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VOTE411 Voter Guide

Dunwoody, City Council, District 1, Post 1

The councilmember proposes bills, holds votes, and passes laws to help govern the city.
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    Joe Hirsch Journalist

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    Pamela H. Tallmadge Charter System Foundation

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Biographical Information

What experience do you bring to the job to set policy for your city and what is your motivation to serve?

What, in your opinion, is the biggest budget issue facing your city and how, if elected would you propose to address it?

How should your city address the issues of lobbyist gifts, ethical behavior, and transparency in government?

Legal Permanent Residents and naturalized citizens contribute over a billion dollars in state and local taxes each year. How will you help ensure your city is a welcoming place for foreign born entrepreneurs and their families?

Cities across the country are embracing aggressive goals to reduce carbon pollution. What do you believe your municipality should do to support cleaner air?

As a national television news producer who was sent to the Pentagon on 9/11 and as a consumer investigative journalist who has helped countless victims of scams, I am equipped to dig deep into issues and find solutions. Citizens want to turn to elected officials for help – not red tape. Constituent services can be more valuable to a community than a vote on an issue, and residents need to be able to rely on someone who is a capable of handling their requests. I believe in continuing to congratulate the fantastic employees in our city, but I have witnessed some not taking ownership for their mistakes. I believe greater transparency can help fight the wasteful spending that occurs and help engage more of the public. I am an ethical person who personally wants all residents to be represented with integrity. With two teenaged daughters in the local schools and both my parents living in Dunwoody as well, I am driven to make sure they have the best city possible. I have a vision where our government can help all of us enjoy the future of our city by providing greater partnerships with our religious institutions and our magnificent nonprofits, such as the Dunwoody Nature Center, the Spruill Center for the Arts and the Dunwoody Preservation Trust.
Intended to revitalize areas of our city, the Dunwoody Development Authority can offer incentives such as tax abatements to prospective developers. Although a separate entity from City Council, the members are appointed by the council and have the power to create contracts and intergovernmental agreements. They don’t hide their dealings, but the public hears very little about them. Meanwhile, tens of millions of tax dollars are given away from our tax digest to lure developments. The theory is that the long term payoff will benefit us, while in the short term, we lose millions in funding for our schools, infrastructure and even police. I want there to be greater information provided to residents to help in the participation of judging the merits of these tax giveaways. As developers continue to show interest in properties around Perimeter Mall, there needs to be more questions about why it’s worth giving millions of dollars to a business that is already wanting to be in our city.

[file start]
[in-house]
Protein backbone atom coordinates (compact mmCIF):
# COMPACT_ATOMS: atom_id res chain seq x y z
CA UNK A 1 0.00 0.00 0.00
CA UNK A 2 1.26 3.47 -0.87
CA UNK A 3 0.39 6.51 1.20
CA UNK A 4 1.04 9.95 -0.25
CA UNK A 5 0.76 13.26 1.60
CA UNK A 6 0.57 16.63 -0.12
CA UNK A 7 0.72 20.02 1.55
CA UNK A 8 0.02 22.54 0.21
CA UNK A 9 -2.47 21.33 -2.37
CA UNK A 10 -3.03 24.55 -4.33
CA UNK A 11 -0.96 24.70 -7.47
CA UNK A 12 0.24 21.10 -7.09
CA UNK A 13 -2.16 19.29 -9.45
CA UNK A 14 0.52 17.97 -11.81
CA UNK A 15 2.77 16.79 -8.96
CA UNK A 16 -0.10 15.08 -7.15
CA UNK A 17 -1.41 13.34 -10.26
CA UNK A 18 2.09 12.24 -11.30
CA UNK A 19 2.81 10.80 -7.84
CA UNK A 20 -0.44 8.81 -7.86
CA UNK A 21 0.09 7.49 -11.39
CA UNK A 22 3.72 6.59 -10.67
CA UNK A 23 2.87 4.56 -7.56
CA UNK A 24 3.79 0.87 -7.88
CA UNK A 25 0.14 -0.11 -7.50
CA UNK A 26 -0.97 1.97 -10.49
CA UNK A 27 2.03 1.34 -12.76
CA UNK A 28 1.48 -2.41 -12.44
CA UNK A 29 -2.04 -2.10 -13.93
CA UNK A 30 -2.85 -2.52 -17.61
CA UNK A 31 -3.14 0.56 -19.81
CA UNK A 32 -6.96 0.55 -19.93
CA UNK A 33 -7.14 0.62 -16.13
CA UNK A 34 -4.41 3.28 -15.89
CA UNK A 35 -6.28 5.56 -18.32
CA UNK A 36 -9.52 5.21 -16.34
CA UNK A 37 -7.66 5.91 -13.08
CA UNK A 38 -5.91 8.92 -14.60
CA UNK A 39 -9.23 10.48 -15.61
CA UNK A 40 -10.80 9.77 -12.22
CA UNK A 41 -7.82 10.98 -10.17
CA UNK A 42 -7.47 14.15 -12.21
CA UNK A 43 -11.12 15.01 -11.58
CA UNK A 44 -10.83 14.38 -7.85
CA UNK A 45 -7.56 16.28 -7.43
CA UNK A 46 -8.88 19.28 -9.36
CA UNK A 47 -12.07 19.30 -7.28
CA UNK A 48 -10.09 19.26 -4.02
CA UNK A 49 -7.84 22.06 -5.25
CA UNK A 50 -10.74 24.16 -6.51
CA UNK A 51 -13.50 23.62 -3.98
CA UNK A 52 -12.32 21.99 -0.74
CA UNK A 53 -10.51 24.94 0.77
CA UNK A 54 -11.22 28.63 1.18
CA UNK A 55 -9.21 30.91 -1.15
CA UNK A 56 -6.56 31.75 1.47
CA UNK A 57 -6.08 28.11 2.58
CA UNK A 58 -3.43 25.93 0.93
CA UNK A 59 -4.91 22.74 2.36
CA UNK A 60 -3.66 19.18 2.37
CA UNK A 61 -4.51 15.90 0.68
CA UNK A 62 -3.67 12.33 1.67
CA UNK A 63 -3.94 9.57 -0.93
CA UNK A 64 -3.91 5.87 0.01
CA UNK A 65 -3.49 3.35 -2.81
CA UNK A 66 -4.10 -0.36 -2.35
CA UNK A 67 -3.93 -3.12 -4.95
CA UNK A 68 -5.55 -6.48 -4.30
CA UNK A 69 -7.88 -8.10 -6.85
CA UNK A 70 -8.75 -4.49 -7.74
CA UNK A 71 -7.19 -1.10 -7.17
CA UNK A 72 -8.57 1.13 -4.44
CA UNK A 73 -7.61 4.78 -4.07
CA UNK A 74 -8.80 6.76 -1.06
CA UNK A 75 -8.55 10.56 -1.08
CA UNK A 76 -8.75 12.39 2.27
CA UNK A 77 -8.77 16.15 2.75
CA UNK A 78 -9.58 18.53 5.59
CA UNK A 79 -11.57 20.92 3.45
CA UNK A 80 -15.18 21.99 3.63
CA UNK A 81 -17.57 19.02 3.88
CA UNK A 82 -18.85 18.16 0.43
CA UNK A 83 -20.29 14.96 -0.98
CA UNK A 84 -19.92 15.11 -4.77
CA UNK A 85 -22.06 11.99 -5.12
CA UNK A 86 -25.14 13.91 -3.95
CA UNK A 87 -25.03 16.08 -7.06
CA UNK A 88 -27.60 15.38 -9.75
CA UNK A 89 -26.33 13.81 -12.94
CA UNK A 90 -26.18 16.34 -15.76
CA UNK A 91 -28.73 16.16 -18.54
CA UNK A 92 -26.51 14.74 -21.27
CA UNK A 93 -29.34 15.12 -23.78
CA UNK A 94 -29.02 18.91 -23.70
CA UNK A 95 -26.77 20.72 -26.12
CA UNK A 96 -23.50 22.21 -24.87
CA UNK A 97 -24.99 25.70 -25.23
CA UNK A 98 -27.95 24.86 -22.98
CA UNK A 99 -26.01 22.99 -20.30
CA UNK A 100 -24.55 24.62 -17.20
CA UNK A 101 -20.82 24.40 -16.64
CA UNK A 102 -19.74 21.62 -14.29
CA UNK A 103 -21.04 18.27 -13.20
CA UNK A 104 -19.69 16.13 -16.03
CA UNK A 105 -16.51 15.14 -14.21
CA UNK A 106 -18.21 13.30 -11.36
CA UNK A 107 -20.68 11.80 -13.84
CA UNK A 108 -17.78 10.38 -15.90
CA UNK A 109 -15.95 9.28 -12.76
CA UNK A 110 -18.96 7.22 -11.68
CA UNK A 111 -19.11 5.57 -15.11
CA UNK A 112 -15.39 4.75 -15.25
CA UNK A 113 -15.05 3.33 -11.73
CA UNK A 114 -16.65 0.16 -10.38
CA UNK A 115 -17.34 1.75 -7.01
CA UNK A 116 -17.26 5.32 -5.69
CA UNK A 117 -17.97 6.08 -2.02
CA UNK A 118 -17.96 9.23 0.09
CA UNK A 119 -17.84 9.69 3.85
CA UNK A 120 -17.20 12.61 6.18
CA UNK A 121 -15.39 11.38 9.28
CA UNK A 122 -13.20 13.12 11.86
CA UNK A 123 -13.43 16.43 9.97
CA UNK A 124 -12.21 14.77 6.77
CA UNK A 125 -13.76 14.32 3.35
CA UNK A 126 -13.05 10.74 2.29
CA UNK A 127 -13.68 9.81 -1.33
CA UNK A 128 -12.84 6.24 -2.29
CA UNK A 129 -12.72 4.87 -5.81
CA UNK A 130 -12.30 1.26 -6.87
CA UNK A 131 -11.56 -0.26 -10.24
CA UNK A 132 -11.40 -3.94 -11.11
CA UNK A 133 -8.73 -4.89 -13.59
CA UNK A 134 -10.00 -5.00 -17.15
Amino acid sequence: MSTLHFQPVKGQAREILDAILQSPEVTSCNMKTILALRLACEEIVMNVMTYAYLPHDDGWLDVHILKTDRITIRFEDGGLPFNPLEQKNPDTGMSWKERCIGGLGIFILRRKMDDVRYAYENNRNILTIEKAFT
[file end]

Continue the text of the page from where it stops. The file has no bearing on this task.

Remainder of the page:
When our city was created, all campaign contribution reports were prominently posted on the city’s web page making it easy for all to see any potential conflicts. Then, without and public discussion, those documents were removed. It would be simple to return to that level of transparency. The newly formed city of Dunwoody also spent considerable time crafting a practical “Mission, Vision and Values” statement that seems to have been forgotten. We need to remind our leaders of the significant moral and ethical compass delivered in the text of that document. Additionally, the city has created a difficult process for residents to make ethics complaints and has given the chairman of our Ethics Board too much power in the ability to squash legitimate grievances. And, the basic ability to even watch our public meetings online has been a continued struggle, as the technology our city uses is inadequate. Open government saves us money and sunshine on all our dealings is the best disinfectant.